The girl got me a Valentine’s Day gift, all she mentioned is she got it from Tony The Meat Man of Adelaide at My Butcher – what’s in the boooox…?
That is not a heart-shaped box – kinda.
D’awwww. Our hands on my heart…
But, now we’re hungry – let’s get cooking!
Preparation: 1 glass of wine
Cook: 1-6 bottles of wine – depending on number of guests and cook time
Cut heart into 1/2 inch slices, lengthwise.
Whilst the heart itself is very well covered in fat, the inside is quite lean, and has a great feeling texture.
Combine flour, salt, and pepper.
I’m personally not one for eating flour products, but this isn’t a huge amount, we only used about 1/4-1/3 of a cup in the end.
Coat heart slices.
It’s actually a very light dusting, and will mostly come off in the bottom of the pot to help create the sauce.
Melt 2 tablespoons of butter and 1 tablespoon of duck fat in a pot.
Or whatever fat you have handy really.
Over medium heat, sear the heart pieces for ~40 secs per side.
Doesn’t really matter if you under or over do it, this is really just creating the base for the sauce, the meat itself will be cooked slowly for hours yet.
Thought I’d try a piece just how it comes out seared – very nice. The texture is a bit rubbery but it’s not chewy, and the taste is quite strong – about halfway between rump steak and liver. The girl did not approve, but I thought it was quite decent.
Melt 1 tablespoon of butter in a pan and sauté onion and garlic, do not brown.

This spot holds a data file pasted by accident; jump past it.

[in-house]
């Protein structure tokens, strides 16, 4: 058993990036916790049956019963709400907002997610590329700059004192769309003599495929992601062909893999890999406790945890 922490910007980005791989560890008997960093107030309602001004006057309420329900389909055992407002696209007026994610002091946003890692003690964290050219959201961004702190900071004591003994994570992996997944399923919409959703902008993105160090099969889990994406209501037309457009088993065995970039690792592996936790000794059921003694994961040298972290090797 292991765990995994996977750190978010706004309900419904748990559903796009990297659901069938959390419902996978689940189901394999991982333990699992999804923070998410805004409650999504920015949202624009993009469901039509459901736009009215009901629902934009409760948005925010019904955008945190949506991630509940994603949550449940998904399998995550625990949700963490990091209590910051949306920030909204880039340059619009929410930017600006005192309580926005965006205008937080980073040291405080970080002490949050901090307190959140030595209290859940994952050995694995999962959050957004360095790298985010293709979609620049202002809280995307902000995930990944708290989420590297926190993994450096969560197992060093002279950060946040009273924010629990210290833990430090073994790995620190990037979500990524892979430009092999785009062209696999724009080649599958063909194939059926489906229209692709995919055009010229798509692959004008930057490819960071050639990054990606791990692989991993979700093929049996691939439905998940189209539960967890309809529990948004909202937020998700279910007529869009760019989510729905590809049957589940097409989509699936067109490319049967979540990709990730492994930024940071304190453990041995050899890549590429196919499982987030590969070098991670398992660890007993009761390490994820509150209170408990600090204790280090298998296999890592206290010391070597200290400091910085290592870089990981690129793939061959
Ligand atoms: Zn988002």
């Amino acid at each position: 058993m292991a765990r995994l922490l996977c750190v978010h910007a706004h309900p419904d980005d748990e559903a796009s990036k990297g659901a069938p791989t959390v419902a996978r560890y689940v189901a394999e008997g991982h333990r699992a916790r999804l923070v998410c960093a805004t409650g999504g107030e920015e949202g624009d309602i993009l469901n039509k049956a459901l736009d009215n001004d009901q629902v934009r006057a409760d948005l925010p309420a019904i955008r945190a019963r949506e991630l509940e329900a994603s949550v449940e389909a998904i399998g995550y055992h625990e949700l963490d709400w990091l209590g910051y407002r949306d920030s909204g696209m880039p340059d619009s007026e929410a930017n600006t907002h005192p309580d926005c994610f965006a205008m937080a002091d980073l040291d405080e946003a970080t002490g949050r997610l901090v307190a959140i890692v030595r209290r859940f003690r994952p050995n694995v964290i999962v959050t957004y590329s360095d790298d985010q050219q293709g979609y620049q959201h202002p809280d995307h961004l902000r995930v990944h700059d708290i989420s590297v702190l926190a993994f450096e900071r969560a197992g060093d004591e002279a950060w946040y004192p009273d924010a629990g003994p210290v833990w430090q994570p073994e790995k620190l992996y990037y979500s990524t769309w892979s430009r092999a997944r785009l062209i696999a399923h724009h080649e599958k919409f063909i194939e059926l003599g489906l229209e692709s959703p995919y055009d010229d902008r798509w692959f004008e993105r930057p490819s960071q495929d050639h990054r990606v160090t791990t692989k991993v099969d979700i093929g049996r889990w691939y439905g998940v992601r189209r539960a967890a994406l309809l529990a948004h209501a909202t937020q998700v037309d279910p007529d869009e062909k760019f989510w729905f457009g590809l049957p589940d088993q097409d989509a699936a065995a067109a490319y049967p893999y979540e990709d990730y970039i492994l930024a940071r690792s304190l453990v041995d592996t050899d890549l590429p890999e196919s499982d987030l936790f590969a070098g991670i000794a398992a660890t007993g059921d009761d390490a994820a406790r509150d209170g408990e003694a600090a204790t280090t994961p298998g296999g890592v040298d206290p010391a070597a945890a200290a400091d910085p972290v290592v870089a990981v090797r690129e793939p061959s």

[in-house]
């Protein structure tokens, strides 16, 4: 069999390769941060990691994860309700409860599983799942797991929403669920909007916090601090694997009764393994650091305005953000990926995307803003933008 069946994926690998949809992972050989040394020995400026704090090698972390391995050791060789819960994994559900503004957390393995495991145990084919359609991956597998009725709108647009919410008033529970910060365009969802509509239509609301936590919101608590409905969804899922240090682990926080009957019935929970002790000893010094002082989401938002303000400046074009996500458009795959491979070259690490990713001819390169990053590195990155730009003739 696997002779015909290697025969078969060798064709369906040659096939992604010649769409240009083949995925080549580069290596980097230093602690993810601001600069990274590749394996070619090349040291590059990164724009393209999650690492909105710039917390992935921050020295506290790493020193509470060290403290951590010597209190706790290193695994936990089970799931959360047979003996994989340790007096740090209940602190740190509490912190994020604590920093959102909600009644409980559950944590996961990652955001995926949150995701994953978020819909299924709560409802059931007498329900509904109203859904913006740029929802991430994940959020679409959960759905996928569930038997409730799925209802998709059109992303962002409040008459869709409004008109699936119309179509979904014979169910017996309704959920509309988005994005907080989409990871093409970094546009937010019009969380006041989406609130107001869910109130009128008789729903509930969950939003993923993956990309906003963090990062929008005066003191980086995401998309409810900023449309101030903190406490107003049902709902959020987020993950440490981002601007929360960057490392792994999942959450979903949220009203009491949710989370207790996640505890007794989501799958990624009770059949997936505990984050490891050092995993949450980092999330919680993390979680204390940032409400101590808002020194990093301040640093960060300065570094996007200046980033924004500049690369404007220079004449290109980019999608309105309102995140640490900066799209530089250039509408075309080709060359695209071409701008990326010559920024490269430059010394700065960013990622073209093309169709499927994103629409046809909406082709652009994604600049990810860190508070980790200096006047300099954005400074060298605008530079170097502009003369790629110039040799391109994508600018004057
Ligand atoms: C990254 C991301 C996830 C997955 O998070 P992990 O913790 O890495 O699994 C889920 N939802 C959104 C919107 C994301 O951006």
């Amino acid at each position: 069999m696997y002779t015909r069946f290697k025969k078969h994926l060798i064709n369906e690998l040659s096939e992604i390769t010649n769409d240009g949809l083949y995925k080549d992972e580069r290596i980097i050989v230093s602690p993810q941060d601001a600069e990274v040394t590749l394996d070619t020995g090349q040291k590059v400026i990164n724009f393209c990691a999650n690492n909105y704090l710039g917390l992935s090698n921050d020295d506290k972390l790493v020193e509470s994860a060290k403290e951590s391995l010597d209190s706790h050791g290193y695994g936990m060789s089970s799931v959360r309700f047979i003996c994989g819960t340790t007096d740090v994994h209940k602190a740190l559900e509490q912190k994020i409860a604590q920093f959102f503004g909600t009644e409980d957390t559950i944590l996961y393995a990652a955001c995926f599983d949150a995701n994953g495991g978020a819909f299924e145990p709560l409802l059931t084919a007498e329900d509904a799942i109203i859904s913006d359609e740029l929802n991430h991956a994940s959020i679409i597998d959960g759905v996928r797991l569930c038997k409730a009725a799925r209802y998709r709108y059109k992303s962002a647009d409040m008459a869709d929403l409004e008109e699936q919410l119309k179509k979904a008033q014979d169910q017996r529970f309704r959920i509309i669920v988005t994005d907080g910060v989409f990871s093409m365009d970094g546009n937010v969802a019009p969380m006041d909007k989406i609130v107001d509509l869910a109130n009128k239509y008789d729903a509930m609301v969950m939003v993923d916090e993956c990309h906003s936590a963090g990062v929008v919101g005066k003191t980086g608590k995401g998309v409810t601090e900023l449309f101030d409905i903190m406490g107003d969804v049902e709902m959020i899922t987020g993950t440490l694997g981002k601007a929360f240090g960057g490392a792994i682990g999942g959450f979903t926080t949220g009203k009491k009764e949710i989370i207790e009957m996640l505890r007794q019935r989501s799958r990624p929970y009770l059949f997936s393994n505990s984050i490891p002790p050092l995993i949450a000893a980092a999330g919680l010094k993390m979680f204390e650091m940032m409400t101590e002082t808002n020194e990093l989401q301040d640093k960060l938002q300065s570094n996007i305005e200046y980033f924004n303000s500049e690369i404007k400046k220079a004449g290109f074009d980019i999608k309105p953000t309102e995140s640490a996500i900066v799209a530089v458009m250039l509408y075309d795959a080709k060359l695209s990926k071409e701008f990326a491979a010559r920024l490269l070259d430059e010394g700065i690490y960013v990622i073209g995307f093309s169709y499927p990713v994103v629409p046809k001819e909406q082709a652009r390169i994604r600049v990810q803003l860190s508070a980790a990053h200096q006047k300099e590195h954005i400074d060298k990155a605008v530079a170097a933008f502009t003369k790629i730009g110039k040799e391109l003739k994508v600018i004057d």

Deglaze pot with red wine and reduce by half.
Don’t sweat it on the wine choice, I’ve used shitty box goon and $85 a bottle stuff to make sauces before – I can’t tell the difference – it’s always amazing.
Add the bay leaves, chilli, herbs, and onion. Mix it up a bit.
Add the heart and mix it around to get it well distributed, and put in enough beef stock to just about cover the meat.
Leave on low-medium heat – just bubbling – for 30 minutes, you should be halfway through your second glass of wine by now, enjoy the aromas floating around the house, then add the rest of the veggies.
Leave it to cook for another 2+ hours, stirring a couple times.
The longer you cook it the more soft and delectable the meat will be, around about 2 hours leaves the meat with a slight spongey texture, but very soft without being chewy.
We then removed the meat and veg from the broth and served it with mashed spuds, and used some of the broth to make a gravy (not pictured), however this would be equally well served as a stew or even chunky soup.
Most of the “gamey” taste of the heart that was experienced after a quick sear was gone, and it was just a deep – well, hearty – taste left.
The final texture of the meat after 2+ hours is kind of spongey but not chewy at all, really enjoyable, and I suspect the leftovers we have will make a sensational base for another stew.
Hearty stew – 10/10 would beat again.